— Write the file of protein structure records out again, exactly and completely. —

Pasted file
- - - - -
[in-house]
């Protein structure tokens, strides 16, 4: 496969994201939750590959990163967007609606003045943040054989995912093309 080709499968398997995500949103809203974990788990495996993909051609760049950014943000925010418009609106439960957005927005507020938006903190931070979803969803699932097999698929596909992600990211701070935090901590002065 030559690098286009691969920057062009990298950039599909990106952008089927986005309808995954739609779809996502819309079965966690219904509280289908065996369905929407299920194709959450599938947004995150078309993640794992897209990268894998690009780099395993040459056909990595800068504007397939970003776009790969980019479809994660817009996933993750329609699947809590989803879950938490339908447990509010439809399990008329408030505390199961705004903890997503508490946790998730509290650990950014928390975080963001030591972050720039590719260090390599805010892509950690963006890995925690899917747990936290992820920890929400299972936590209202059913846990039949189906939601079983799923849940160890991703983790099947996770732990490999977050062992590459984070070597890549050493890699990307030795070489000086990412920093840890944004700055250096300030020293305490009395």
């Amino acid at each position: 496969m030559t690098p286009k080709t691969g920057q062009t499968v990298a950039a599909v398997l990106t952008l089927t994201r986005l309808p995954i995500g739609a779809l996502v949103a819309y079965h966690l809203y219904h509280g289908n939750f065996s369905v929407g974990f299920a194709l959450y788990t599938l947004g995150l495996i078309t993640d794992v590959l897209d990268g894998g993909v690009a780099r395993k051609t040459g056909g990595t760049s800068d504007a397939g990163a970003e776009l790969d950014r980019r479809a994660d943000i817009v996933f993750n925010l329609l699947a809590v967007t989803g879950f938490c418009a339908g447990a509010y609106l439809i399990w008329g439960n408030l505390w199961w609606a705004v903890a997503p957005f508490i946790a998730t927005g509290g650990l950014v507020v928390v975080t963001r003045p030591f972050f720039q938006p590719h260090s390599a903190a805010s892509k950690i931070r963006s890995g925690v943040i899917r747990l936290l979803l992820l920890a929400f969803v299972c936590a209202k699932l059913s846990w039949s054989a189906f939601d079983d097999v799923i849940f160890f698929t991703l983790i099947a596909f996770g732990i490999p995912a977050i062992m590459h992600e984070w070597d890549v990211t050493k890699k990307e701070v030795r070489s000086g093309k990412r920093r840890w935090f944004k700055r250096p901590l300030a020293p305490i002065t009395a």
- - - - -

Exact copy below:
[in-house]
């Protein structure tokens, strides 16, 4: 496969994201939750590959990163967007609606003045943040054989995912093309 080709499968398997995500949103809203974990788990495996993909051609760049950014943000925010418009609106439960957005927005507020938006903190931070979803969803699932097999698929596909992600990211701070935090901590002065 030559690098286009691969920057062009990298950039599909990106952008089927986005309808995954739609779809996502819309079965966690219904509280289908065996369905929407299920194709959450599938947004995150078309993640794992897209990268894998690009780099395993040459056909990595800068504007397939970003776009790969980019479809994660817009996933993750329609699947809590989803879950938490339908447990509010439809399990008329408030505390199961705004903890997503508490946790998730509290650990950014928390975080963001030591972050720039590719260090390599805010892509950690963006890995925690899917747990936290992820920890929400299972936590209202059913846990039949189906939601079983799923849940160890991703983790099947996770732990490999977050062992590459984070070597890549050493890699990307030795070489000086990412920093840890944004700055250096300030020293305490009395």
């Amino acid at each position: 496969m030559t690098p286009k080709t691969g920057q062009t499968v990298a950039a599909v398997l990106t952008l089927t994201r986005l309808p995954i995500g739609a779809l996502v949103a819309y079965h966690l809203y219904h509280g289908n939750f065996s369905v929407g974990f299920a194709l959450y788990t599938l947004g995150l495996i078309t993640d794992v590959l897209d990268g894998g993909v690009a780099r395993k051609t040459g056909g990595t760049s800068d504007a397939g990163a970003e776009l790969d950014r980019r479809a994660d943000i817009v996933f993750n925010l329609l699947a809590v967007t989803g879950f938490c418009a339908g447990a509010y609106l439809i399990w008329g439960n408030l505390w199961w609606a705004v903890a997503p957005f508490i946790a998730t927005g509290g650990l950014v507020v928390v975080t963001r003045p030591f972050f720039q938006p590719h260090s390599a903190a805010s892509k950690i931070r963006s890995g925690v943040i899917r747990l936290l979803l992820l920890a929400f969803v299972c936590a209202k699932l059913s846990w039949s054989a189906f939601d079983d097999v799923i849940f160890f698929t991703l983790i099947a596909f996770g732990i490999p995912a977050i062992m590459h992600e984070w070597d890549v990211t050493k890699k990307e701070v030795r070489s000086g093309k990412r920093r840890w935090f944004k700055r250096p901590l300030a020293p305490i002065t009395a």